In short, now is a critical time in medicine. Now is the change to start the processes of change, to develop systems with work together for the benefit of patients, clinicians, health systems and society as a whole.  The only way that these systems will happen in a way that works effectively and efficiently is by clinicians being involved from the start, leading, managing and working constructively.

Much work has been done over recent years by our past and current seniors. The change in specialties like endocrinology to be largely outpatient with newly diagnosed diabetics often seen in clinics, and with daily urgent appointments for those having problems with self management of their condition rather than their being referred via acute admissions and potentially being admitted for assessment. Likewise the embracing of day case surgery by surgeons, with fit patients for elective  hernias, laparoscopic cholecystectomies, etc all being discharged same day, and often being in the hospital for less than 6 hours altogether.

However these changes are not yet universal, some hospitals still admit all patients the night before, even fit healthy people for afternoon procedures.  This can lead to duplicated paperwork, inconvenience for patients, a higher risk of 'adverse events' and a greater cost to the health board, through bed occupancy, staffing etc.

So whilst we need to see innovation in all areas of health, we also need to adopt best practice from other professionals and other healthcare systems and systems and reduce the variations in cost, and outcome across the health service. There will always be exceptions - patients who lives 2hrs from the hospital, those with multiple comorbidities and those with complex social circumstances.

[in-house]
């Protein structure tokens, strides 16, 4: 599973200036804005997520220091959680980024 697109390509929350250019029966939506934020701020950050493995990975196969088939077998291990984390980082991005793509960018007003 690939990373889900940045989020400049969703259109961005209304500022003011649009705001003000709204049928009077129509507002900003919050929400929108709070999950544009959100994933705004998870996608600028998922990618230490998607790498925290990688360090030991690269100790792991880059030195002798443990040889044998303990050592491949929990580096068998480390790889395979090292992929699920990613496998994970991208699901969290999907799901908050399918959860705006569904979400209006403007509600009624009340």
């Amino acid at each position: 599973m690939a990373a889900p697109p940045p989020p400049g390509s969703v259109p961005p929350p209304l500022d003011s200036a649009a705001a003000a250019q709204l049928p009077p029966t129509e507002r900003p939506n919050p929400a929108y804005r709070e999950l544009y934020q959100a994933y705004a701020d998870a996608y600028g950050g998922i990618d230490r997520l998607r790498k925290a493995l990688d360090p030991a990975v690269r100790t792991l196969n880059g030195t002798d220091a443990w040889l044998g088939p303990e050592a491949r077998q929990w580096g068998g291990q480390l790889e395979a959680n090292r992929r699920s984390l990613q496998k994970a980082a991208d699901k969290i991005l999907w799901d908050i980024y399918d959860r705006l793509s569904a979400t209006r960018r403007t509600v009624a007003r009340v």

One of the other reasons I'm heading to London today is for encouragement. At present, based in a DGH almost a hundred miles from home, and commuting down there at the start of each run if shifts, and back after them, I feel slightly dislocated from something. But from what - from the buzz of big cities, from the challenges that tertiary centres bring, or just being in a smaller pool of trainees, so that you inevitably compare yourself, and if you view yourself as less successful, and with less interesting quality improvement projects, with less exam success you can become demoralised, and losing motivation. 3 or 6 month rotations can mean that you never feel part of a team, and are rarely anywhere long enough to complete a full audit cycle of an intervention, or you end up trying to coordinate its supervisors in other hospitals to achieve ethics approval, study design, data collection, presentations, and interventions, all the time while working somewhere else.

It's funny but this can make the 'long days' in work the more enjoyable ones - the ones where you spend the evenings 'fire fighting' using your knowledge and skills to help patients - facilitating surgery or stabilising the critically unwell. But after a ten hour day trying to find the motivation for another 4hrs in the library isn't easy. Especially when you feel like you've been studying for this exam for a year, and studying towards one exam or assessment for 15 years since you left high school.  In summary, is there an end, to this, to the seeming endless hurdles of assessments, examinations, audits, conferences, teaching sessions, training courses, quality improvement projects and suchlike which we are expected to have attended or completed.

So in summary I guess, as I head south through Lanarkshire, I'm heading to this conference hoping to be enthused, motivated, given back my mojo and maybe, just maybe, inspired to my next quality improvement projects, to not only embrace change, but maybe even to develop the change in my hospital.